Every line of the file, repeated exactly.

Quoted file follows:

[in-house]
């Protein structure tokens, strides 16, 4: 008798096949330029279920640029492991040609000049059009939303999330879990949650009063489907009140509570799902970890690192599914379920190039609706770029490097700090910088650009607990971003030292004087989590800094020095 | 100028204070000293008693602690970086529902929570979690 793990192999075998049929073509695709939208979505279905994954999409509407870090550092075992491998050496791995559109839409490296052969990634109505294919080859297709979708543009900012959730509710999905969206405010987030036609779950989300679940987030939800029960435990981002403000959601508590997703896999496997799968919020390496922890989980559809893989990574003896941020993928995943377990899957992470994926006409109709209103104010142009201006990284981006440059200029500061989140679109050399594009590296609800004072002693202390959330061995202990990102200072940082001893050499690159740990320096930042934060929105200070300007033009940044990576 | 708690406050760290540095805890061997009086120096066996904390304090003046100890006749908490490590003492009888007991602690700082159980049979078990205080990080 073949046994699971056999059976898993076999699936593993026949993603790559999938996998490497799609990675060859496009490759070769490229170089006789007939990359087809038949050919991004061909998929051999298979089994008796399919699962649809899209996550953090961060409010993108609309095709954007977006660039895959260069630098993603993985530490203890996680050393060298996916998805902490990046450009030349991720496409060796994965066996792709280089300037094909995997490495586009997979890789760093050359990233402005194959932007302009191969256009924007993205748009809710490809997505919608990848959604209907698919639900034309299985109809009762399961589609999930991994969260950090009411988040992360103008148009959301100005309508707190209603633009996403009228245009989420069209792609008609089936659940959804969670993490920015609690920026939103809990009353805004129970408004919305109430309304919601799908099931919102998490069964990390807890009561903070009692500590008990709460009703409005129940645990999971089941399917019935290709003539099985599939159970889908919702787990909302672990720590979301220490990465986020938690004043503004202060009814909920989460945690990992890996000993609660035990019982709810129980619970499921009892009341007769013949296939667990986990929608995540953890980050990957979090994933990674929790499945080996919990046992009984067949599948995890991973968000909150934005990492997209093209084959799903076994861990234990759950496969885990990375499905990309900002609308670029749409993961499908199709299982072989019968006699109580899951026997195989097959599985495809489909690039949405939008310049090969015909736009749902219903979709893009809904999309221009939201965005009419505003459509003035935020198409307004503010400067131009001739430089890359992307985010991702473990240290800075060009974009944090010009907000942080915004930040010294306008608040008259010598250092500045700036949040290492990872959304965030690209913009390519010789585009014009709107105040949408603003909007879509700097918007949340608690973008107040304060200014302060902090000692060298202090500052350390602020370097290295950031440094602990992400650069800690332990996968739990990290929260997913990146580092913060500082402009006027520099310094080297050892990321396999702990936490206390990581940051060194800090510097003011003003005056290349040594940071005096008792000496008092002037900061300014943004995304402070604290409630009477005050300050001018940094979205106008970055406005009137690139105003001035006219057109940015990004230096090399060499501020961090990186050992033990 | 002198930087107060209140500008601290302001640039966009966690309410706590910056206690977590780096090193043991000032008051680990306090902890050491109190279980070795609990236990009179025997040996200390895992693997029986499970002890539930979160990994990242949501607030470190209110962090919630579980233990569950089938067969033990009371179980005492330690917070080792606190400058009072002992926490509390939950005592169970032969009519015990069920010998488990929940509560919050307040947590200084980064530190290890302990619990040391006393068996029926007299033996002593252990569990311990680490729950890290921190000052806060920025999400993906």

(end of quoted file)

[in-house]
């Protein structure tokens, strides 16, 4: 008798096949330029279920640029492991040609000049059009939303999330879990949650009063489907009140509570799902970890690192599914379920190039609706770029490097700090910088650009607990971003030292004087989590800094020095 | 100028204070000293008693602690970086529902929570979690 793990192999075998049929073509695709939208979505279905994954999409509407870090550092075992491998050496791995559109839409490296052969990634109505294919080859297709979708543009900012959730509710999905969206405010987030036609779950989300679940987030939800029960435990981002403000959601508590997703896999496997799968919020390496922890989980559809893989990574003896941020993928995943377990899957992470994926006409109709209103104010142009201006990284981006440059200029500061989140679109050399594009590296609800004072002693202390959330061995202990990102200072940082001893050499690159740990320096930042934060929105200070300007033009940044990576 | 708690406050760290540095805890061997009086120096066996904390304090003046100890006749908490490590003492009888007991602690700082159980049979078990205080990080 073949046994699971056999059976898993076999699936593993026949993603790559999938996998490497799609990675060859496009490759070769490229170089006789007939990359087809038949050919991004061909998929051999298979089994008796399919699962649809899209996550953090961060409010993108609309095709954007977006660039895959260069630098993603993985530490203890996680050393060298996916998805902490990046450009030349991720496409060796994965066996792709280089300037094909995997490495586009997979890789760093050359990233402005194959932007302009191969256009924007993205748009809710490809997505919608990848959604209907698919639900034309299985109809009762399961589609999930991994969260950090009411988040992360103008148009959301100005309508707190209603633009996403009228245009989420069209792609008609089936659940959804969670993490920015609690920026939103809990009353805004129970408004919305109430309304919601799908099931919102998490069964990390807890009561903070009692500590008990709460009703409005129940645990999971089941399917019935290709003539099985599939159970889908919702787990909302672990720590979301220490990465986020938690004043503004202060009814909920989460945690990992890996000993609660035990019982709810129980619970499921009892009341007769013949296939667990986990929608995540953890980050990957979090994933990674929790499945080996919990046992009984067949599948995890991973968000909150934005990492997209093209084959799903076994861990234990759950496969885990990375499905990309900002609308670029749409993961499908199709299982072989019968006699109580899951026997195989097959599985495809489909690039949405939008310049090969015909736009749902219903979709893009809904999309221009939201965005009419505003459509003035935020198409307004503010400067131009001739430089890359992307985010991702473990240290800075060009974009944090010009907000942080915004930040010294306008608040008259010598250092500045700036949040290492990872959304965030690209913009390519010789585009014009709107105040949408603003909007879509700097918007949340608690973008107040304060200014302060902090000692060298202090500052350390602020370097290295950031440094602990992400650069800690332990996968739990990290929260997913990146580092913060500082402009006027520099310094080297050892990321396999702990936490206390990581940051060194800090510097003011003003005056290349040594940071005096008792000496008092002037900061300014943004995304402070604290409630009477005050300050001018940094979205106008970055406005009137690139105003001035006219057109940015990004230096090399060499501020961090990186050992033990 | 002198930087107060209140500008601290302001640039966009966690309410706590910056206690977590780096090193043991000032008051680990306090902890050491109190279980070795609990236990009179025997040996200390895992693997029986499970002890539930979160990994990242949501607030470190209110962090919630579980233990569950089938067969033990009371179980005492330690917070080792606190400058009072002992926490509390939950005592169970032969009519015990069920010998488990929940509560919050307040947590200084980064530190290890302990619990040391006393068996029926007299033996002593252990569990311990680490729950890290921190000052806060920025999400993906």